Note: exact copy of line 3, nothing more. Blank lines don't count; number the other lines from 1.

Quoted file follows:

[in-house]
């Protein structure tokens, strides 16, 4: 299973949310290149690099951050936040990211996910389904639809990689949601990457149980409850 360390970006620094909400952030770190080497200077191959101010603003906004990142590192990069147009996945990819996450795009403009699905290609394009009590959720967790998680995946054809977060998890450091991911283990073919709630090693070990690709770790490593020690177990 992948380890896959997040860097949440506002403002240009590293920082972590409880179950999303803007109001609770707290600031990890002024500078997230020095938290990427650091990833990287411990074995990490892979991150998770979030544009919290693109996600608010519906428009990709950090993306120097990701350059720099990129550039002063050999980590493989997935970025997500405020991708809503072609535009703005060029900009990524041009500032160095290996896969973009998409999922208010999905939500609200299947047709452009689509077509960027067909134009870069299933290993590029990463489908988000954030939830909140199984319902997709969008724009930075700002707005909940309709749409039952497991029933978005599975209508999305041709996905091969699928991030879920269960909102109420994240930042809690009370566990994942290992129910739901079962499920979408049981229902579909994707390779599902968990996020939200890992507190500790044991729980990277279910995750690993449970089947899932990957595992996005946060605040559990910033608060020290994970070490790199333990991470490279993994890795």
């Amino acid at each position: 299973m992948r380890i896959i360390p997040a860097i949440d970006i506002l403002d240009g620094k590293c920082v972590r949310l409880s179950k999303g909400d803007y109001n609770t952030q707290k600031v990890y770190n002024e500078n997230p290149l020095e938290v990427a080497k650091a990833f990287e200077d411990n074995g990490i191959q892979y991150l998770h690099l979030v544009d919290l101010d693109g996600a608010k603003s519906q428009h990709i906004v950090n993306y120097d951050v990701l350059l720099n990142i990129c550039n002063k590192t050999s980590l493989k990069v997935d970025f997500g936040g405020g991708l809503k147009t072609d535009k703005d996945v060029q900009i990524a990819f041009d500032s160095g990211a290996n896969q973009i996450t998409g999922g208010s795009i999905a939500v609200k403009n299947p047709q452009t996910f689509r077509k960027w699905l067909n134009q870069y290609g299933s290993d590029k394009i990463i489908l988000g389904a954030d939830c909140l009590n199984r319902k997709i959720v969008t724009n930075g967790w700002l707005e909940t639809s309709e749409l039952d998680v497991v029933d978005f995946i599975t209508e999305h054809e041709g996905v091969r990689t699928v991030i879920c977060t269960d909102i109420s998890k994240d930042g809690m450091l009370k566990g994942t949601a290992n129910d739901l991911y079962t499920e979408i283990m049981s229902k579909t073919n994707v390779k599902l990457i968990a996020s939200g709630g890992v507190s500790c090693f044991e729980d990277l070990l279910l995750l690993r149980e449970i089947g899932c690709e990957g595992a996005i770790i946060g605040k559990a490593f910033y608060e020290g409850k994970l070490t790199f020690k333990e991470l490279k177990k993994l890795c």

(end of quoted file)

């Amino acid at each position: 299973m992948r380890i896959i360390p997040a860097i949440d970006i506002l403002d240009g620094k590293c920082v972590r949310l409880s179950k999303g909400d803007y109001n609770t952030q707290k600031v990890y770190n002024e500078n997230p290149l020095e938290v990427a080497k650091a990833f990287e200077d411990n074995g990490i191959q892979y991150l998770h690099l979030v544009d919290l101010d693109g996600a608010k603003s519906q428009h990709i906004v950090n993306y120097d951050v990701l350059l720099n990142i990129c550039n002063k590192t050999s980590l493989k990069v997935d970025f997500g936040g405020g991708l809503k147009t072609d535009k703005d996945v060029q900009i990524a990819f041009d500032s160095g990211a290996n896969q973009i996450t998409g999922g208010s795009i999905a939500v609200k403009n299947p047709q452009t996910f689509r077509k960027w699905l067909n134009q870069y290609g299933s290993d590029k394009i990463i489908l988000g389904a954030d939830c909140l009590n199984r319902k997709i959720v969008t724009n930075g967790w700002l707005e909940t639809s309709e749409l039952d998680v497991v029933d978005f995946i599975t209508e999305h054809e041709g996905v091969r990689t699928v991030i879920c977060t269960d909102i109420s998890k994240d930042g809690m450091l009370k566990g994942t949601a290992n129910d739901l991911y079962t499920e979408i283990m049981s229902k579909t073919n994707v390779k599902l990457i968990a996020s939200g709630g890992v507190s500790c090693f044991e729980d990277l070990l279910l995750l690993r149980e449970i089947g899932c690709e990957g595992a996005i770790i946060g605040k559990a490593f910033y608060e020290g409850k994970l070490t790199f020690k333990e991470l490279k177990k993994l890795c």